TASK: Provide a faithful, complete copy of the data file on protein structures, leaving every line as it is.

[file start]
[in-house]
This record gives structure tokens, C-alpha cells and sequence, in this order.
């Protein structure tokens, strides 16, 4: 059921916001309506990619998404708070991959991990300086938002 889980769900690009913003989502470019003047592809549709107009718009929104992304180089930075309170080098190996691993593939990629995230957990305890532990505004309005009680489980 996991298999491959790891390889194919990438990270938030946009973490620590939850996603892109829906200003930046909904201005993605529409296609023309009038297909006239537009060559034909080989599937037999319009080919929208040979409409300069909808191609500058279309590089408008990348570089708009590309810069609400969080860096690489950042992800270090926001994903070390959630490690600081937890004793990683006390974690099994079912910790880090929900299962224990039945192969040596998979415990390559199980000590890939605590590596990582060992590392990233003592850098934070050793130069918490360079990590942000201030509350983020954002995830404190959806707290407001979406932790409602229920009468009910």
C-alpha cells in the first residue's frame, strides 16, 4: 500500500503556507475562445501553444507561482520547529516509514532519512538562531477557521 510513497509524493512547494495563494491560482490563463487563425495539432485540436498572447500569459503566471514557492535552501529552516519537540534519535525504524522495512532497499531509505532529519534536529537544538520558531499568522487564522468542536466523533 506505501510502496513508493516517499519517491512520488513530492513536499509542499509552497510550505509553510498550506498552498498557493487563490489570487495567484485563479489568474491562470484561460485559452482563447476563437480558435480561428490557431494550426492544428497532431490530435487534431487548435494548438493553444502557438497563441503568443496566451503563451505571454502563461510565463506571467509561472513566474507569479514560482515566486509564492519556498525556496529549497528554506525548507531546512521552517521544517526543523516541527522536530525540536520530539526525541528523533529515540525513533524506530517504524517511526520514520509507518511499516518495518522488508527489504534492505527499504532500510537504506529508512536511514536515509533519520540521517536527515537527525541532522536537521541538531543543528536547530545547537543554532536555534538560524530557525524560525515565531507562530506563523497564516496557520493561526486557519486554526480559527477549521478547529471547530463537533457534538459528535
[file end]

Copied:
[in-house]
This record gives structure tokens, C-alpha cells and sequence, in this order.
């Protein structure tokens, strides 16, 4: 059921916001309506990619998404708070991959991990300086938002 889980769900690009913003989502470019003047592809549709107009718009929104992304180089930075309170080098190996691993593939990629995230957990305890532990505004309005009680489980 996991298999491959790891390889194919990438990270938030946009973490620590939850996603892109829906200003930046909904201005993605529409296609023309009038297909006239537009060559034909080989599937037999319009080919929208040979409409300069909808191609500058279309590089408008990348570089708009590309810069609400969080860096690489950042992800270090926001994903070390959630490690600081937890004793990683006390974690099994079912910790880090929900299962224990039945192969040596998979415990390559199980000590890939605590590596990582060992590392990233003592850098934070050793130069918490360079990590942000201030509350983020954002995830404190959806707290407001979406932790409602229920009468009910």
C-alpha cells in the first residue's frame, strides 16, 4: 500500500503556507475562445501553444507561482520547529516509514532519512538562531477557521 510513497509524493512547494495563494491560482490563463487563425495539432485540436498572447500569459503566471514557492535552501529552516519537540534519535525504524522495512532497499531509505532529519534536529537544538520558531499568522487564522468542536466523533 506505501510502496513508493516517499519517491512520488513530492513536499509542499509552497510550505509553510498550506498552498498557493487563490489570487495567484485563479489568474491562470484561460485559452482563447476563437480558435480561428490557431494550426492544428497532431490530435487534431487548435494548438493553444502557438497563441503568443496566451503563451505571454502563461510565463506571467509561472513566474507569479514560482515566486509564492519556498525556496529549497528554506525548507531546512521552517521544517526543523516541527522536530525540536520530539526525541528523533529515540525513533524506530517504524517511526520514520509507518511499516518495518522488508527489504534492505527499504532500510537504506529508512536511514536515509533519520540521517536527515537527525541532522536537521541538531543543528536547530545547537543554532536555534538560524530557525524560525515565531507562530506563523497564516496557520493561526486557519486554526480559527477549521478547529471547530463537533457534538459528535